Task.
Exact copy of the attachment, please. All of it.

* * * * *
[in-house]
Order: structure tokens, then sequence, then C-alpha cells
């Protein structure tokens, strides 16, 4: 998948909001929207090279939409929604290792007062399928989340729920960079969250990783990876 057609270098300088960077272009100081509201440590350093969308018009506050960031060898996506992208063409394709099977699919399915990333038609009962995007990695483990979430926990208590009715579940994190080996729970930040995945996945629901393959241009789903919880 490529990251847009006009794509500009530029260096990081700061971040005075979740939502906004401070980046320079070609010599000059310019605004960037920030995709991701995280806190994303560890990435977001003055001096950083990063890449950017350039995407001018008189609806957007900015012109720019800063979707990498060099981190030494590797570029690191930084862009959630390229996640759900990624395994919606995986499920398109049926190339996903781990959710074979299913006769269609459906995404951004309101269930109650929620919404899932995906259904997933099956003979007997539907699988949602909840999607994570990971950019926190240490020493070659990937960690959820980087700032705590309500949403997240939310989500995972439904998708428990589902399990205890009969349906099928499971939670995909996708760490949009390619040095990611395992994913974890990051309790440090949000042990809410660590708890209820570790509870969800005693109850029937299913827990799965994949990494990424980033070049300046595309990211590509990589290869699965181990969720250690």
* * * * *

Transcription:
[in-house]
Order: structure tokens, then sequence, then C-alpha cells
């Protein structure tokens, strides 16, 4: 998948909001929207090279939409929604290792007062399928989340729920960079969250990783990876 057609270098300088960077272009100081509201440590350093969308018009506050960031060898996506992208063409394709099977699919399915990333038609009962995007990695483990979430926990208590009715579940994190080996729970930040995945996945629901393959241009789903919880 490529990251847009006009794509500009530029260096990081700061971040005075979740939502906004401070980046320079070609010599000059310019605004960037920030995709991701995280806190994303560890990435977001003055001096950083990063890449950017350039995407001018008189609806957007900015012109720019800063979707990498060099981190030494590797570029690191930084862009959630390229996640759900990624395994919606995986499920398109049926190339996903781990959710074979299913006769269609459906995404951004309101269930109650929620919404899932995906259904997933099956003979007997539907699988949602909840999607994570990971950019926190240490020493070659990937960690959820980087700032705590309500949403997240939310989500995972439904998708428990589902399990205890009969349906099928499971939670995909996708760490949009390619040095990611395992994913974890990051309790440090949000042990809410660590708890209820570790509870969800005693109850029937299913827990799965994949990494990424980033070049300046595309990211590509990589290869699965181990969720250690």